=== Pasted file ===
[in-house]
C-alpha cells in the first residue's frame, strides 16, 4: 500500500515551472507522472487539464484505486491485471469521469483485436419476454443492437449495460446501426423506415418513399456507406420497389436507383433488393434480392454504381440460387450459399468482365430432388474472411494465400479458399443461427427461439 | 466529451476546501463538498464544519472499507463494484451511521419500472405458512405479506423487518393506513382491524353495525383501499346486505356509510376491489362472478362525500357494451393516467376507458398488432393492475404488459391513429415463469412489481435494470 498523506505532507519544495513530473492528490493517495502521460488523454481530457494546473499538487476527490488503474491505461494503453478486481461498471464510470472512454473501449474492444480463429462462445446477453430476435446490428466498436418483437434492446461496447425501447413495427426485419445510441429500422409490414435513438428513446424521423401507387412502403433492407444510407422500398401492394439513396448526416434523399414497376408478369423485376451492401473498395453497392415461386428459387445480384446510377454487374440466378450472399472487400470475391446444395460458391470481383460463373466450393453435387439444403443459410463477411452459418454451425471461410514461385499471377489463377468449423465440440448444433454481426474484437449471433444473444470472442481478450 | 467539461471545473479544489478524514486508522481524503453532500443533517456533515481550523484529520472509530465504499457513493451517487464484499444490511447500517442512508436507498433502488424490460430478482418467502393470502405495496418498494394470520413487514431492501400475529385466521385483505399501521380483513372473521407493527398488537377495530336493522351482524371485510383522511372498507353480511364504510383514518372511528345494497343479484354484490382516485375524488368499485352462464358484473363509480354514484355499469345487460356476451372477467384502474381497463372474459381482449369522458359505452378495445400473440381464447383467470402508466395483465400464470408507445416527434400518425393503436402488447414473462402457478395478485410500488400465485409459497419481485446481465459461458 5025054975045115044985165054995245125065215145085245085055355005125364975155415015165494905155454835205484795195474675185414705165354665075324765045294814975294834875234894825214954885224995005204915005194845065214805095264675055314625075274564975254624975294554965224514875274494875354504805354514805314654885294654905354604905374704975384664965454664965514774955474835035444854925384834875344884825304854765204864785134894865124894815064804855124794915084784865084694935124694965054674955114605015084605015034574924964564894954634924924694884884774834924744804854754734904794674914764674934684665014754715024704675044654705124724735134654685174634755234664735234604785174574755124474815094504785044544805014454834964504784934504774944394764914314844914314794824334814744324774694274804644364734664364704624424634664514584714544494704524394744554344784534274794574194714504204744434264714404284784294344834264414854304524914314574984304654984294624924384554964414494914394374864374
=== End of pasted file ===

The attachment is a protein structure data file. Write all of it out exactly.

[in-house]
C-alpha cells in the first residue's frame, strides 16, 4: 500500500515551472507522472487539464484505486491485471469521469483485436419476454443492437449495460446501426423506415418513399456507406420497389436507383433488393434480392454504381440460387450459399468482365430432388474472411494465400479458399443461427427461439 | 466529451476546501463538498464544519472499507463494484451511521419500472405458512405479506423487518393506513382491524353495525383501499346486505356509510376491489362472478362525500357494451393516467376507458398488432393492475404488459391513429415463469412489481435494470 498523506505532507519544495513530473492528490493517495502521460488523454481530457494546473499538487476527490488503474491505461494503453478486481461498471464510470472512454473501449474492444480463429462462445446477453430476435446490428466498436418483437434492446461496447425501447413495427426485419445510441429500422409490414435513438428513446424521423401507387412502403433492407444510407422500398401492394439513396448526416434523399414497376408478369423485376451492401473498395453497392415461386428459387445480384446510377454487374440466378450472399472487400470475391446444395460458391470481383460463373466450393453435387439444403443459410463477411452459418454451425471461410514461385499471377489463377468449423465440440448444433454481426474484437449471433444473444470472442481478450 | 467539461471545473479544489478524514486508522481524503453532500443533517456533515481550523484529520472509530465504499457513493451517487464484499444490511447500517442512508436507498433502488424490460430478482418467502393470502405495496418498494394470520413487514431492501400475529385466521385483505399501521380483513372473521407493527398488537377495530336493522351482524371485510383522511372498507353480511364504510383514518372511528345494497343479484354484490382516485375524488368499485352462464358484473363509480354514484355499469345487460356476451372477467384502474381497463372474459381482449369522458359505452378495445400473440381464447383467470402508466395483465400464470408507445416527434400518425393503436402488447414473462402457478395478485410500488400465485409459497419481485446481465459461458 5025054975045115044985165054995245125065215145085245085055355005125364975155415015165494905155454835205484795195474675185414705165354665075324765045294814975294834875234894825214954885224995005204915005194845065214805095264675055314625075274564975254624975294554965224514875274494875354504805354514805314654885294654905354604905374704975384664965454664965514774955474835035444854925384834875344884825304854765204864785134894865124894815064804855124794915084784865084694935124694965054674955114605015084605015034574924964564894954634924924694884884774834924744804854754734904794674914764674934684665014754715024704675044654705124724735134654685174634755234664735234604785174574755124474815094504785044544805014454834964504784934504774944394764914314844914314794824334814744324774694274804644364734664364704624424634664514584714544494704524394744554344784534274794574194714504204744434264714404284784294344834264414854304524914314574984304654984294624924384554964414494914394374864374